I must say, it never occurred to me that upper administrators would be struggling (or would admit to struggling) with the corporate model in quite this way. It was heartening.
While I know that one panel talk won’t change the world, I’m glad I went, and I did see some glimmers of possibility, at least from one corner of administration. The one thing I learned is that it isn’t quite right to tar all “administrators” with the same brush. Yes, they’re all complicit, and all earning large salaries as part of the escalation of administration at the expense of the educational mission. But they don’t seem to all feel exactly the same, or totally positive, about it.
*If you’re curious, here is the program of panels:
Efficiency Studies, Administrative Costs, and the University Narrative
Data Analytics for Student Success, Advising and Alerts
Relationship with Community Colleges
Metrics and Indicators of Institutional Quality
Human Resources and Reform and Shared Services**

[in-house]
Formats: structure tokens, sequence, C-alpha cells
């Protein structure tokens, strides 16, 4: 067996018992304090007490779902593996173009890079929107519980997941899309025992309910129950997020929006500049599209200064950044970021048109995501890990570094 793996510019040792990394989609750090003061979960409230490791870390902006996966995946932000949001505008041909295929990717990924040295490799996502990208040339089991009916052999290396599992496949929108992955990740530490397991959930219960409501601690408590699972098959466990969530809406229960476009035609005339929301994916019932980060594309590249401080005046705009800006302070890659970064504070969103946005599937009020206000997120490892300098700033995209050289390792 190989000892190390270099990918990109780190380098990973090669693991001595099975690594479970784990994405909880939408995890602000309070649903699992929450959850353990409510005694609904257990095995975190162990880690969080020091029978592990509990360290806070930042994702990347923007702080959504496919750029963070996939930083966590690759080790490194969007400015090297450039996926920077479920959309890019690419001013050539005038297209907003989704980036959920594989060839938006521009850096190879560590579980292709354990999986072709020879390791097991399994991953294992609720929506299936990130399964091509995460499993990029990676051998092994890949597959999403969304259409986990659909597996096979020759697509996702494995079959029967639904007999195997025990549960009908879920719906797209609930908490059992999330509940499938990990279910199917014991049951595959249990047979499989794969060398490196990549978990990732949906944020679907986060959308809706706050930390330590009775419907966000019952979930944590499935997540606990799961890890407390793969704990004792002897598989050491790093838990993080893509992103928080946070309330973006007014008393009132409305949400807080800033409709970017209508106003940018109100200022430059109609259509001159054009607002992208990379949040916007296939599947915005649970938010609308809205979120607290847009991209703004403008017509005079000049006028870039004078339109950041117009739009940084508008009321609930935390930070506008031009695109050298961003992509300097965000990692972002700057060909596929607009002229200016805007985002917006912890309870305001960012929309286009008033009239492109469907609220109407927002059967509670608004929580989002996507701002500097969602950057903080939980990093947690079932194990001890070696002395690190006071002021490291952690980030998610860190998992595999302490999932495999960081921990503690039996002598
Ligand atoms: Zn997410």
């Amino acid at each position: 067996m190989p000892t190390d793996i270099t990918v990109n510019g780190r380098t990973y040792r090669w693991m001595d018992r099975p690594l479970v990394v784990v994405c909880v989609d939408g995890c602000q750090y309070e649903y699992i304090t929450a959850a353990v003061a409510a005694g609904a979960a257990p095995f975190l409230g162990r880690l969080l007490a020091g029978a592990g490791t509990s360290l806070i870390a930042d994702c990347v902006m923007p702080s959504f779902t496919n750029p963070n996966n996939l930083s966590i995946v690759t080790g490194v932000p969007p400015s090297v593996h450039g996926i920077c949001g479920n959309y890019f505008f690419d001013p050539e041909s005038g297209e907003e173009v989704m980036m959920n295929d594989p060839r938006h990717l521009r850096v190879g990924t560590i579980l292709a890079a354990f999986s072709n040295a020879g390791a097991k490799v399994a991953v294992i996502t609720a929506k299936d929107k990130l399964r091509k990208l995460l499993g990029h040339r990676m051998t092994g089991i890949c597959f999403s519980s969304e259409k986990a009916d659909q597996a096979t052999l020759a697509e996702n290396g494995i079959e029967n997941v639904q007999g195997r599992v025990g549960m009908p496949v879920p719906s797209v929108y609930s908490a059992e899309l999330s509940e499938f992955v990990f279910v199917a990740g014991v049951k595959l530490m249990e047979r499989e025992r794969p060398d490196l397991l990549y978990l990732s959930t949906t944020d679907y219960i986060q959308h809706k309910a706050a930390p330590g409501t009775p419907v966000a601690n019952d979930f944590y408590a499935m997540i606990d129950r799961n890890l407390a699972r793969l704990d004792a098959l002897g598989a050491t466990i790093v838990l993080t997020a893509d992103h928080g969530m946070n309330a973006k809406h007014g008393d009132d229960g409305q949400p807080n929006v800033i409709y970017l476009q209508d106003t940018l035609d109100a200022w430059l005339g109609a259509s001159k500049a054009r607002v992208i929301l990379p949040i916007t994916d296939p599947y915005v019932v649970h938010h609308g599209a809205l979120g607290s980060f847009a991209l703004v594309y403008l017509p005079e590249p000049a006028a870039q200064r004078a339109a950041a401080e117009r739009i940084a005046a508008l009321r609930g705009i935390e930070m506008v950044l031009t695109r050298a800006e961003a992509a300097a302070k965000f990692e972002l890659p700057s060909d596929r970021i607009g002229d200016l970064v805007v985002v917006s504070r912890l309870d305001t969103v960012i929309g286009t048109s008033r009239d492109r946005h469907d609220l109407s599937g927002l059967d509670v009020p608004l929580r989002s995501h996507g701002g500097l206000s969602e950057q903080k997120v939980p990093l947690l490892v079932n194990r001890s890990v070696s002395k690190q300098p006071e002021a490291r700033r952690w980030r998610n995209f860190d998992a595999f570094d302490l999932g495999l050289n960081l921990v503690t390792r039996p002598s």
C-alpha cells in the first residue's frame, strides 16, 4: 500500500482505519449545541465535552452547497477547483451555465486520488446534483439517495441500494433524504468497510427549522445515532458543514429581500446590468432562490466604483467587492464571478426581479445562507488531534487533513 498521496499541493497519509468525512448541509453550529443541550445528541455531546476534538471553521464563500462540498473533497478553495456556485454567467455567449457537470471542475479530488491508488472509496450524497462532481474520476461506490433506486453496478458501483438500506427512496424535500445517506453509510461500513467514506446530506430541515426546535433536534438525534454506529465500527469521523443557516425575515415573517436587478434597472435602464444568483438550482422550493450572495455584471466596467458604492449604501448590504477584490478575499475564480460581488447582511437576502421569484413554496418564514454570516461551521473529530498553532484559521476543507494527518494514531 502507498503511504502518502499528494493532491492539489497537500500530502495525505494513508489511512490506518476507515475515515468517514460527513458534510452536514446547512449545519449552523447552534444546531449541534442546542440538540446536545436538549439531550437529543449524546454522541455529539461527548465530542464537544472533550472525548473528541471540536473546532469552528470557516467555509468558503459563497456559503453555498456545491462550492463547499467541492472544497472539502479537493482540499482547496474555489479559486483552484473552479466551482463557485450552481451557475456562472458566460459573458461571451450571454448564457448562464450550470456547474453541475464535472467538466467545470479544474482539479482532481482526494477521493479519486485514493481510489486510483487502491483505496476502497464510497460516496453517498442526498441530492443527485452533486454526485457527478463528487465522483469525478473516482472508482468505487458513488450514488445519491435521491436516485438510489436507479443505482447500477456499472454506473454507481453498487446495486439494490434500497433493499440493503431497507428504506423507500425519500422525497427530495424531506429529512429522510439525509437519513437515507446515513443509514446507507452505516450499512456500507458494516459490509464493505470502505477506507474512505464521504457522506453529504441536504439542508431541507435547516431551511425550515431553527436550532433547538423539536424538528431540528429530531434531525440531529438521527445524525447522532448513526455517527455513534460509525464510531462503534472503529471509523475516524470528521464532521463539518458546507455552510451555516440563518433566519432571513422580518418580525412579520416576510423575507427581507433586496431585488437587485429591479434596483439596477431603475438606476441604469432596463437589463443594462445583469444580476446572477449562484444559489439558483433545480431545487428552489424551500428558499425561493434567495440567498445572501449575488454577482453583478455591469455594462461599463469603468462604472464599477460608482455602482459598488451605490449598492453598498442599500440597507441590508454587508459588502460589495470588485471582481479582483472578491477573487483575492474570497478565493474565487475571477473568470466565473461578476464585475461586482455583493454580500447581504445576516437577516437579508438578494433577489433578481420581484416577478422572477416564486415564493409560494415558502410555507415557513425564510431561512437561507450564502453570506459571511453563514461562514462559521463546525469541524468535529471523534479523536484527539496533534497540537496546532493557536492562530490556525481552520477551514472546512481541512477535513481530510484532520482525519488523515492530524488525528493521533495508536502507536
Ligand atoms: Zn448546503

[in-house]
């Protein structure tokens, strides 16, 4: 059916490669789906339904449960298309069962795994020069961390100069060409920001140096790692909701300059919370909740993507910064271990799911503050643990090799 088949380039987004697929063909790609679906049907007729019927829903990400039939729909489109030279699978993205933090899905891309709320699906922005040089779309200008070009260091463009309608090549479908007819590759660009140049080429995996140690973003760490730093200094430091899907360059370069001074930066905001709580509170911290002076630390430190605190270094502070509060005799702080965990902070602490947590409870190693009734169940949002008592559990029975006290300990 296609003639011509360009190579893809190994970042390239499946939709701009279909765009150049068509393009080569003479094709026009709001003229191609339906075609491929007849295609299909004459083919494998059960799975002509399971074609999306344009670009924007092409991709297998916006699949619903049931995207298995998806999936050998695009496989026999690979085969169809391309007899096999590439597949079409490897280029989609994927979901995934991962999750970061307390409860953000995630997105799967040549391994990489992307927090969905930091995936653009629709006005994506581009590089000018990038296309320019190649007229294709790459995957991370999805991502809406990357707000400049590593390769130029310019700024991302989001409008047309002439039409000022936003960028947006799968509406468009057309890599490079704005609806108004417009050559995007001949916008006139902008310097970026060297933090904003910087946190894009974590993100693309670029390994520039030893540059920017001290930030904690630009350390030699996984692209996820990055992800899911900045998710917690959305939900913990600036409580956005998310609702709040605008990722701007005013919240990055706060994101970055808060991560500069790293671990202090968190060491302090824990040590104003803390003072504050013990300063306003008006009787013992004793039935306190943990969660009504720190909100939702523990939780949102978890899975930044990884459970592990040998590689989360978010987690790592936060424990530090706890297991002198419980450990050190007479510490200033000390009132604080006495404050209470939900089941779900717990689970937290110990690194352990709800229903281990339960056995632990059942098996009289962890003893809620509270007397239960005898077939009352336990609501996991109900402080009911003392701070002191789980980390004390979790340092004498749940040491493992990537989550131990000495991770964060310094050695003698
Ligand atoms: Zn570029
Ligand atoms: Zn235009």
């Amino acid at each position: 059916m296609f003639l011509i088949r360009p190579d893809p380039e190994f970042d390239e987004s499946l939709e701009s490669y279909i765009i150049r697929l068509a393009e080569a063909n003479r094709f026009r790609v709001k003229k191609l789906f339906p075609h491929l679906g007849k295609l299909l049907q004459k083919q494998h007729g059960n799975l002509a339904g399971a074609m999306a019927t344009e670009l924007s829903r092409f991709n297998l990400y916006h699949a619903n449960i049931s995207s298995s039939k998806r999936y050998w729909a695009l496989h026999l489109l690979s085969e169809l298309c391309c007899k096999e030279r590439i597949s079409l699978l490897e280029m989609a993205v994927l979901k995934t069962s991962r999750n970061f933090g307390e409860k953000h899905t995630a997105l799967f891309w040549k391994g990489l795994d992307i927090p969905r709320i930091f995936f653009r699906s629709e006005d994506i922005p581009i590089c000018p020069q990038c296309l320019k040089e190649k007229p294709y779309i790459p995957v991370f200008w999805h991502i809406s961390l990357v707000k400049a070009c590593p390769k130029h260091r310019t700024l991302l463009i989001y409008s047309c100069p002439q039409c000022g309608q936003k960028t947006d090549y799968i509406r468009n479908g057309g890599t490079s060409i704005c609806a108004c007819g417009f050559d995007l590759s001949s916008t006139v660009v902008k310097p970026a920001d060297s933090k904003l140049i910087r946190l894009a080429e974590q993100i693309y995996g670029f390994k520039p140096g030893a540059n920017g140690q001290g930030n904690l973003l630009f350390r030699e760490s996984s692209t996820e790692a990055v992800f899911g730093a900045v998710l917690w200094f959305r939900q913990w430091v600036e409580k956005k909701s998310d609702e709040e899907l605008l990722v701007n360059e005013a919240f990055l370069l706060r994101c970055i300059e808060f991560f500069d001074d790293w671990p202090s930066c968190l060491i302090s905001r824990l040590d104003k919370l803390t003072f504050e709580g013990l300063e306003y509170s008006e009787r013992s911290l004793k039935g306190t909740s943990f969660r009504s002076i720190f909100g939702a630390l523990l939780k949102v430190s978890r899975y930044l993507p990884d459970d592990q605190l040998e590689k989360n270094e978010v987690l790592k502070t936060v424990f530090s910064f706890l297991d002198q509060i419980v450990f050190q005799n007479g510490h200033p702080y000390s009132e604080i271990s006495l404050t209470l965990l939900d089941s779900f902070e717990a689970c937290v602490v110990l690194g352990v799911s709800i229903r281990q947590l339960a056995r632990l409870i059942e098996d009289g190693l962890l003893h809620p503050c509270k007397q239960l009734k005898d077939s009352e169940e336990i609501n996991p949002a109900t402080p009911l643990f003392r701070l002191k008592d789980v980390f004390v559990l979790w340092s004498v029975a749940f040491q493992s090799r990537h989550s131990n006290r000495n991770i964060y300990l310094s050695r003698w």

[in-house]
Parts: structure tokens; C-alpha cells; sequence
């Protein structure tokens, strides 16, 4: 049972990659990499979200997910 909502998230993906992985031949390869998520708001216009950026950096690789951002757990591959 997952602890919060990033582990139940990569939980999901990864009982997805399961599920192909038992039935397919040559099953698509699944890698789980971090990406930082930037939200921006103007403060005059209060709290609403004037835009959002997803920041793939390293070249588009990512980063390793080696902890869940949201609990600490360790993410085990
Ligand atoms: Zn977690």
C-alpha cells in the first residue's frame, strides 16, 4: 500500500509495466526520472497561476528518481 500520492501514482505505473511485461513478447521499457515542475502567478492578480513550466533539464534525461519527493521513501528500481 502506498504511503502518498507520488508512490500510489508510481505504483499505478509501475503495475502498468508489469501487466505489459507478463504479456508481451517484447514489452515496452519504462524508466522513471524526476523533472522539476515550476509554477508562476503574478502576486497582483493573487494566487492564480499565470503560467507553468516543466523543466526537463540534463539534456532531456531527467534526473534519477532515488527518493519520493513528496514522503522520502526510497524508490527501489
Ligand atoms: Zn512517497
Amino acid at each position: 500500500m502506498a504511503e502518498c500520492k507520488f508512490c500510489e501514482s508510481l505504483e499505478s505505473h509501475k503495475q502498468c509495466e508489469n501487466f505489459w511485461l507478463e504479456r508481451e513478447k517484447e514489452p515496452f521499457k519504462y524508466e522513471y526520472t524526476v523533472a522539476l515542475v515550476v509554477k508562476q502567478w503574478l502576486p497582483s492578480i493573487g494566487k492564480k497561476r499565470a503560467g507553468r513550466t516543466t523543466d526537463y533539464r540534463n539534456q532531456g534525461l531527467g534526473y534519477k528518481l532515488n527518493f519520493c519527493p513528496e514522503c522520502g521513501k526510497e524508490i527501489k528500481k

Faculty Career Life-Cycles
Whither Competency-Based Education
**I sat in on the end of this one, and the upshot was—provosts and others on the side of academic affairs, trying to support the educational mission of the university, find themselves in constant state of disconnect with HR, which is imposing generic legal policies from the world of government and business that simply do not work. One provost told the story of her new faculty orientation, run by HR on her campus. “It was four days on parking and benefits! I have no idea how they filled four days on parking and benefits! It covered NOTHING that new faculty actually need, like tenure policies, how to use Blackboard… I eventually had my office take it over.” Another remarked, dryly, “These offices need to understand they are in SUPPORT of a larger mission.”
Provosts have some pretty familiar struggles–who knew?
Stephen Campbell says